I have finally read "The Death of Ivan Ilych." Ivan agonizes over his illness and dying; his wife, his children, his colleagues, are annoyed and inconvenienced, mostly, over his dying. Ivan finally realizes that he's not lived the way he should have, that his life has been trivial. Written, or first published, in 1886, the version I have was translated in about 1915 by Constance Garnett.
The psychological study of a man who is afraid to die and many stages of fear, reconciliation, questioning, confronting, and relenting are closely observed and deftly explained. The story is nearly sixty pages long and divided into twelve chapters or sections.
"The doctor said: This and that proves that you have such-and-such a thing wrong inside you; but if that is not confirmed by analysis of this and that, then we must assume this and that. If we assume this and that, then--and so on. To Ivan Ilych there was only one question of consequence, Was his condition dangerous or not?"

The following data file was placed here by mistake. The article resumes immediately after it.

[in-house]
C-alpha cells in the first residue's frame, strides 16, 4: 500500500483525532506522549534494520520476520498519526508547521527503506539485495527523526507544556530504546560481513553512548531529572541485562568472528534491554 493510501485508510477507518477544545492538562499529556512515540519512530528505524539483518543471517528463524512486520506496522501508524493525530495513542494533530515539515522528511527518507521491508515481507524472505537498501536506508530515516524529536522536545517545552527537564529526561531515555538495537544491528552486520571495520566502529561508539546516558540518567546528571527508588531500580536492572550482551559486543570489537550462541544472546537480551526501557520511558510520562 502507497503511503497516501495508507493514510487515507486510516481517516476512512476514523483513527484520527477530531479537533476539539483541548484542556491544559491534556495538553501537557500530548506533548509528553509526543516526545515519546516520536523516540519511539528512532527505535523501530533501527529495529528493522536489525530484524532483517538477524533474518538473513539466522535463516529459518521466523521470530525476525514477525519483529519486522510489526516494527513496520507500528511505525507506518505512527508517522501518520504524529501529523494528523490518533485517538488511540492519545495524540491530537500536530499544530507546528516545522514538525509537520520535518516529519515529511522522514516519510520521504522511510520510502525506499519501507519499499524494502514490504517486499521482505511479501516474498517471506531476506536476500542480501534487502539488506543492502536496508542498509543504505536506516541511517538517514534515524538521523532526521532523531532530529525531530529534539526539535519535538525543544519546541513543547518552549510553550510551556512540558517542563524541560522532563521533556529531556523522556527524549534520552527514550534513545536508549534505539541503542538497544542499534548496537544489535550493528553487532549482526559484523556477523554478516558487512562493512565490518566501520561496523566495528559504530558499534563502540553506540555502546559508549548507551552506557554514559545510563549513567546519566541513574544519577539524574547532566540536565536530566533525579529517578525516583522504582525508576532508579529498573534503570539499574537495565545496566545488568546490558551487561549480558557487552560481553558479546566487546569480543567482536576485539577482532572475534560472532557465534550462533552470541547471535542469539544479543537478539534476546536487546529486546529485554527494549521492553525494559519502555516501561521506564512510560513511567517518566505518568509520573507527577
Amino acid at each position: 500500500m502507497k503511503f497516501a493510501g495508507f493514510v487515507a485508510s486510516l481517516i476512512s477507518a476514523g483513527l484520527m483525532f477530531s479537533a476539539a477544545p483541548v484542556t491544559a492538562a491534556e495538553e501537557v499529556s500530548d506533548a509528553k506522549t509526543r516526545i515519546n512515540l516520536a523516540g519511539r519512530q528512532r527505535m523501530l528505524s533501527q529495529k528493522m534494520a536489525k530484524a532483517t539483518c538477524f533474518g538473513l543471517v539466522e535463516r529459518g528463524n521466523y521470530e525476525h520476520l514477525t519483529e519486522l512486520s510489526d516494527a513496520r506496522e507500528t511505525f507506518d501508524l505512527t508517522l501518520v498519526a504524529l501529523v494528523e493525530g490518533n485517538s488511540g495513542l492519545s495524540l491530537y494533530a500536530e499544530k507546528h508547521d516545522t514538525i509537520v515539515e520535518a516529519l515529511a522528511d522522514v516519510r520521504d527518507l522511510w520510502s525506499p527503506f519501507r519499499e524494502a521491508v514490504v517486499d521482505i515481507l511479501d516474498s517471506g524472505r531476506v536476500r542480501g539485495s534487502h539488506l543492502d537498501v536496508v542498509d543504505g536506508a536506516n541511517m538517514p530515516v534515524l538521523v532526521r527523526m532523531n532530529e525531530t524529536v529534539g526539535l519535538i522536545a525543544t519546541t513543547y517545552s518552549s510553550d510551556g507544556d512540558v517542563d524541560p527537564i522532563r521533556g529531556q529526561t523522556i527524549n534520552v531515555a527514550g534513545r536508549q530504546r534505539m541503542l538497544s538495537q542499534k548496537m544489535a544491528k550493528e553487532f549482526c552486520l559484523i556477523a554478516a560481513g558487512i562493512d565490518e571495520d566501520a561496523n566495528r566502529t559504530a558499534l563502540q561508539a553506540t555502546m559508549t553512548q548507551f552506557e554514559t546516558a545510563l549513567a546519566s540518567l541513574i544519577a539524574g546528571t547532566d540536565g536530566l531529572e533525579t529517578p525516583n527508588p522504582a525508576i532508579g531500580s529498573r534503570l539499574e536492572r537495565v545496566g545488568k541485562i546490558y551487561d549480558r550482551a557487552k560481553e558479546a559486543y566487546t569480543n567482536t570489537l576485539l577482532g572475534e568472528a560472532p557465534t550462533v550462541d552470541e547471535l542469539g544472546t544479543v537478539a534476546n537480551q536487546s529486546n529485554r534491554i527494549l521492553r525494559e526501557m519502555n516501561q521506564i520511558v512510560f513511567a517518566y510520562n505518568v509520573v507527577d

"And he began going over in his imagination the best moments of his pleasant life. But strange to say, all these best moments of his pleasant life seemed now not at all what they had seemed then."
"'Can it be I have not lived as one ought?' suddenly came into his head. 'But how not so, when I've done everything as it should be done?' he said, and at once dismissed this only solution of all the enigma of his life and death as something utterly out of the question."